People. Communications. Deal making.
Do you know who are you dealing with?
Treat others how you want to be treated might be the best approach if you want to succeed. Want to know why?
Discover three people category types, their typical characteristics, behaviors and differences to prepare for the your next hard conversation, negotiation, deal making, bargain.
PEOPLE CATEGORY TYPES
Time spent building relationships. Passion for emotions, people. Goal to be on good terms, create good rapport without accomplishing anything. Easy to talk to, pleasant, win-win. Sociable, peace seeking, poor time managers. Need to get talks into action. Don’t like conflict.
Time = relationship
Silence = anger
TIP with one: Be sociable and friendly. Try to translate talk into action
TIP being one: Don’t sacrifices your objections. Focus on how it gets done, not just chit chat.
Time is money. Getting is done over well. Direct, aggressive , don’t worry about future interactions, love wining often at expense of others, respect based business relationships. Want to be heard, not able to listen to you until they know you heard them. Focus on own goal vs people. Tell rather than ask. Give an inch take a mile.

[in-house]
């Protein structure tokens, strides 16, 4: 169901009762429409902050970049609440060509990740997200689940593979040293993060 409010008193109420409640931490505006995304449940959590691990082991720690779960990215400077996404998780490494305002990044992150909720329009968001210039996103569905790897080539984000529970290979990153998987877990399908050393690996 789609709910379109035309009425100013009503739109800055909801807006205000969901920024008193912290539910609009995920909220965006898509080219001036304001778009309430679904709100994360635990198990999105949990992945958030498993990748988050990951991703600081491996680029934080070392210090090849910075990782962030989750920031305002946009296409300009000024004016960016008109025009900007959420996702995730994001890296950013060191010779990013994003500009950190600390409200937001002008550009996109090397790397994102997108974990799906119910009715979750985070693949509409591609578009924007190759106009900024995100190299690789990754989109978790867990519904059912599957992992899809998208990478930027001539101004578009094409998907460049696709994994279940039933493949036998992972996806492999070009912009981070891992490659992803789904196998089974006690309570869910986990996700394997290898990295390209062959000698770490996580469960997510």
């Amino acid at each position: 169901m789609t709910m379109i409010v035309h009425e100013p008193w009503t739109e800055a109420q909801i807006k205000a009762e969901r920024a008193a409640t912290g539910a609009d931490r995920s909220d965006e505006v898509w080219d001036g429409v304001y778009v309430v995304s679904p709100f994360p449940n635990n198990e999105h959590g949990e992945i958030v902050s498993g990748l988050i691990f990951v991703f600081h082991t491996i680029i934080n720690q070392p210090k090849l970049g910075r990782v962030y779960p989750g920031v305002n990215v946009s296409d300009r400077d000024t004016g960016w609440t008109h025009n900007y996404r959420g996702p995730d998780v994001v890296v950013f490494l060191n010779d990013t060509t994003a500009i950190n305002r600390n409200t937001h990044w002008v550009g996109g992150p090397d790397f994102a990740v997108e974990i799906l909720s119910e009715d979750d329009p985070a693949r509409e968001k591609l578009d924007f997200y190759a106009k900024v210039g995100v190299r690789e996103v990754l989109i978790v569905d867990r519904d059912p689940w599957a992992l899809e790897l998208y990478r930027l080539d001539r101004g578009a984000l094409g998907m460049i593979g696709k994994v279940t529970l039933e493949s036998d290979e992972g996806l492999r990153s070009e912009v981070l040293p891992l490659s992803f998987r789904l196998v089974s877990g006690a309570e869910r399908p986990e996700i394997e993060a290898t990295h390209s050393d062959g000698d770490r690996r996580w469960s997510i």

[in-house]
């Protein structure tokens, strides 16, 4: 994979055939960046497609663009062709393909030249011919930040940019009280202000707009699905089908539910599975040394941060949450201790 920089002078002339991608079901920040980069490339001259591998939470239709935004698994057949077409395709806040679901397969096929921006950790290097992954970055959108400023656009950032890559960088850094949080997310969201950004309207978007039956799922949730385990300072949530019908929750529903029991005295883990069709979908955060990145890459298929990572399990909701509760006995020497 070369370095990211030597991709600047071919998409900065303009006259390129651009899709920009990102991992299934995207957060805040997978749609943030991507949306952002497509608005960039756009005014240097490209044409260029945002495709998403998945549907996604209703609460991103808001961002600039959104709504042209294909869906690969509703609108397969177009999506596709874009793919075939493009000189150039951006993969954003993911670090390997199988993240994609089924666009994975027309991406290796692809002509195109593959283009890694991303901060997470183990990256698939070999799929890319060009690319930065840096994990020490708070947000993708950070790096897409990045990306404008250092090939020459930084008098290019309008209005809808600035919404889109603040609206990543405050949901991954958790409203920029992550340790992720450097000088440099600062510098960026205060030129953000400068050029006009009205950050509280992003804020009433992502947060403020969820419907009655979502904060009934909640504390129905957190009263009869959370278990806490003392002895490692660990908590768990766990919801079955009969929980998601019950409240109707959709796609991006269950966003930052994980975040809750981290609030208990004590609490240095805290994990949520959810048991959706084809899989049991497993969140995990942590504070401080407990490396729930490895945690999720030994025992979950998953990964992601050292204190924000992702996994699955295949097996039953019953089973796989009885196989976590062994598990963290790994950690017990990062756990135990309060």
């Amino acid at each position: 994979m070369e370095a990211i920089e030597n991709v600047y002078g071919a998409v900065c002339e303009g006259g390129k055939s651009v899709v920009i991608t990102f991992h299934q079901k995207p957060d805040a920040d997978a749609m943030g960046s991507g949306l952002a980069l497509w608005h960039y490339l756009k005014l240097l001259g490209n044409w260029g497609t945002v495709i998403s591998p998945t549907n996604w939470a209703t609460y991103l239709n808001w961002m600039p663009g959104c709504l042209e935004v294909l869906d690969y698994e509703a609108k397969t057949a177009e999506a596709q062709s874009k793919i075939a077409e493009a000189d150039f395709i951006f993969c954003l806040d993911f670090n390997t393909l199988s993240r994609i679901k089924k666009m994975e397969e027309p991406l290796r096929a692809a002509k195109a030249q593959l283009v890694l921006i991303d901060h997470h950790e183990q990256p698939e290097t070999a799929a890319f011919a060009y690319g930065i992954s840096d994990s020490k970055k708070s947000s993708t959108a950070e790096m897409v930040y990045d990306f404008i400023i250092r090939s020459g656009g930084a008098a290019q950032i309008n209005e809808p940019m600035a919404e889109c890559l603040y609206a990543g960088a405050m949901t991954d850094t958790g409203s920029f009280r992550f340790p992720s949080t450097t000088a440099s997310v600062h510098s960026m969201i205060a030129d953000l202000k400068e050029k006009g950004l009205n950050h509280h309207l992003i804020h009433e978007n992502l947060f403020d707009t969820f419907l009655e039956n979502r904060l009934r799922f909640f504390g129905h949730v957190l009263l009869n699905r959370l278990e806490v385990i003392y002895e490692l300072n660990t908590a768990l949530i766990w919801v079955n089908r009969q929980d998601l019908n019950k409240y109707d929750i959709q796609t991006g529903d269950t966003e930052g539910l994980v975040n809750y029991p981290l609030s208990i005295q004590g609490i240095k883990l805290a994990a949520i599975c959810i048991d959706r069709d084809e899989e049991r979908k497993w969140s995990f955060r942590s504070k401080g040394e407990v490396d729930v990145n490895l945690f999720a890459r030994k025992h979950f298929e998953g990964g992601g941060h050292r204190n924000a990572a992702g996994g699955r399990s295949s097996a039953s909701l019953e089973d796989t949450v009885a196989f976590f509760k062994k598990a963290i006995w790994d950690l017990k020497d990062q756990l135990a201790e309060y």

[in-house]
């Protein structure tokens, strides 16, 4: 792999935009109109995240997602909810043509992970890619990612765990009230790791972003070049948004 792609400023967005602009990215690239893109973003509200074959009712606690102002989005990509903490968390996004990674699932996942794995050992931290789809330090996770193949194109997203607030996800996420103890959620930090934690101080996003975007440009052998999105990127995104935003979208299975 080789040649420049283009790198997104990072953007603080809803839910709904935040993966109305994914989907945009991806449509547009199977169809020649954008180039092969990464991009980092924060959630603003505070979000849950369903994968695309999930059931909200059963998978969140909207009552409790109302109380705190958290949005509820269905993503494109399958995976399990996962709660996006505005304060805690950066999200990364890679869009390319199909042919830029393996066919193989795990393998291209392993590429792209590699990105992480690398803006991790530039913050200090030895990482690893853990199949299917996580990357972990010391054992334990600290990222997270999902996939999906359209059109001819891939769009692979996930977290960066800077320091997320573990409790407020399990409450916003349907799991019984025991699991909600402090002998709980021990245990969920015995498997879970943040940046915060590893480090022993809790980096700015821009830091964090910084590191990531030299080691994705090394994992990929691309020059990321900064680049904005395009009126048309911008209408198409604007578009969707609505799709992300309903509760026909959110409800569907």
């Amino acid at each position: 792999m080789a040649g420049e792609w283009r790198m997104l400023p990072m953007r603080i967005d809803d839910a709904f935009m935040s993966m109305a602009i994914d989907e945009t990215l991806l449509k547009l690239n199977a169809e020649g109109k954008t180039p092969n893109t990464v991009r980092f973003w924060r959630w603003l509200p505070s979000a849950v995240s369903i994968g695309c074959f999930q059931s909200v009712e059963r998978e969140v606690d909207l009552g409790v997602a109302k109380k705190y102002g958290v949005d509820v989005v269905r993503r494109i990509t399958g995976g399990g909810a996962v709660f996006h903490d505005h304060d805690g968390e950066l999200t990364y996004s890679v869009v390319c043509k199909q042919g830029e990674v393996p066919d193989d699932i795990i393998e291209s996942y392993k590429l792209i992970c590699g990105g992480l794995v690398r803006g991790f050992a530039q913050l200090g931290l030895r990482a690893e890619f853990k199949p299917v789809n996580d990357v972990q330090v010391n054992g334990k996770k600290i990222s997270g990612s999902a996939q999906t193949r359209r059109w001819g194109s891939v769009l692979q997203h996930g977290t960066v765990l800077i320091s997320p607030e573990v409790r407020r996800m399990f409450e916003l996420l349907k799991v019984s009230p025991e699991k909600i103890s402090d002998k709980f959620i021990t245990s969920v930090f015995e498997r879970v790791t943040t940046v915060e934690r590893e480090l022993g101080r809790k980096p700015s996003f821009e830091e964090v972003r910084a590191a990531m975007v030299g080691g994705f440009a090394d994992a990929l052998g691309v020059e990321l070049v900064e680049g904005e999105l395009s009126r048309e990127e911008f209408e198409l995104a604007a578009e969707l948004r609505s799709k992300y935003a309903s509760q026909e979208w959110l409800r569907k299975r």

Time = money
Silence = nothing to say, want them to talk
TIP with: Show you listen and understand if you want to be heard after. Use Mirrors, open questions. Get 'that's right' from them.
TIP To: Soften your tone, make it more pleasant, use open questions and labels.
Methodical, systematic, minimising mistakes by taking time to get it right. Rarely show emotion. Slow, measured voice. Cold. Details oriented, prepared in advance. Info aggregators. Like to do things alone. Skeptical. Don’t like too many questions. Need time to respond. Facts oriented. Little value to apology. Separate personal from business.
Time = preparation
Silence = want to think
TIP with one: Be prepared. Use data, facts. Give them time to think. Reciprocity.
TIP being one: Smile when you speak to attract data exchange from others.
No one is exclusively one style.
To be effective need a mix of all three.
To be good at deal making be yourself, to be great add to your strengths.
- Don’t project your style on others.
- Understand the other being different, their ‘normal’, type.
- No golden rule.
- Treat them the way they want to be treated, not how you want to be treated.
Ref: ‘Never split the difference. Negotiations as if your life depends on it.’ Chris Voss